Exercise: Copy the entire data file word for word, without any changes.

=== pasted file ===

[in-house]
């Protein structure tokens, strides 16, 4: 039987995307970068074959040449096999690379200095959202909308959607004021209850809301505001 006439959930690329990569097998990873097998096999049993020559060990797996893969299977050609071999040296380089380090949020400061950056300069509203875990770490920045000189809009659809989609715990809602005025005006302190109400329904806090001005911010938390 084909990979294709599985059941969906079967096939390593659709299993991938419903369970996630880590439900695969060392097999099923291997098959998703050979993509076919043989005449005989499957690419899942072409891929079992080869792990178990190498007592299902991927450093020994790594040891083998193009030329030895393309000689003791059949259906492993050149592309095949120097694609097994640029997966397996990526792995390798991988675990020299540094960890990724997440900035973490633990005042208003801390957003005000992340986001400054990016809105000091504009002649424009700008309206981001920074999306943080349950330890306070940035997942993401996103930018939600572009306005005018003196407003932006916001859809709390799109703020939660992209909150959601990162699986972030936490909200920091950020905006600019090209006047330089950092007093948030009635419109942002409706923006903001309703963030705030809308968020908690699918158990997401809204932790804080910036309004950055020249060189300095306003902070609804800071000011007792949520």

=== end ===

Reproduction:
[in-house]
């Protein structure tokens, strides 16, 4: 039987995307970068074959040449096999690379200095959202909308959607004021209850809301505001 006439959930690329990569097998990873097998096999049993020559060990797996893969299977050609071999040296380089380090949020400061950056300069509203875990770490920045000189809009659809989609715990809602005025005006302190109400329904806090001005911010938390 084909990979294709599985059941969906079967096939390593659709299993991938419903369970996630880590439900695969060392097999099923291997098959998703050979993509076919043989005449005989499957690419899942072409891929079992080869792990178990190498007592299902991927450093020994790594040891083998193009030329030895393309000689003791059949259906492993050149592309095949120097694609097994640029997966397996990526792995390798991988675990020299540094960890990724997440900035973490633990005042208003801390957003005000992340986001400054990016809105000091504009002649424009700008309206981001920074999306943080349950330890306070940035997942993401996103930018939600572009306005005018003196407003932006916001859809709390799109703020939660992209909150959601990162699986972030936490909200920091950020905006600019090209006047330089950092007093948030009635419109942002409706923006903001309703963030705030809308968020908690699918158990997401809204932790804080910036309004950055020249060189300095306003902070609804800071000011007792949520």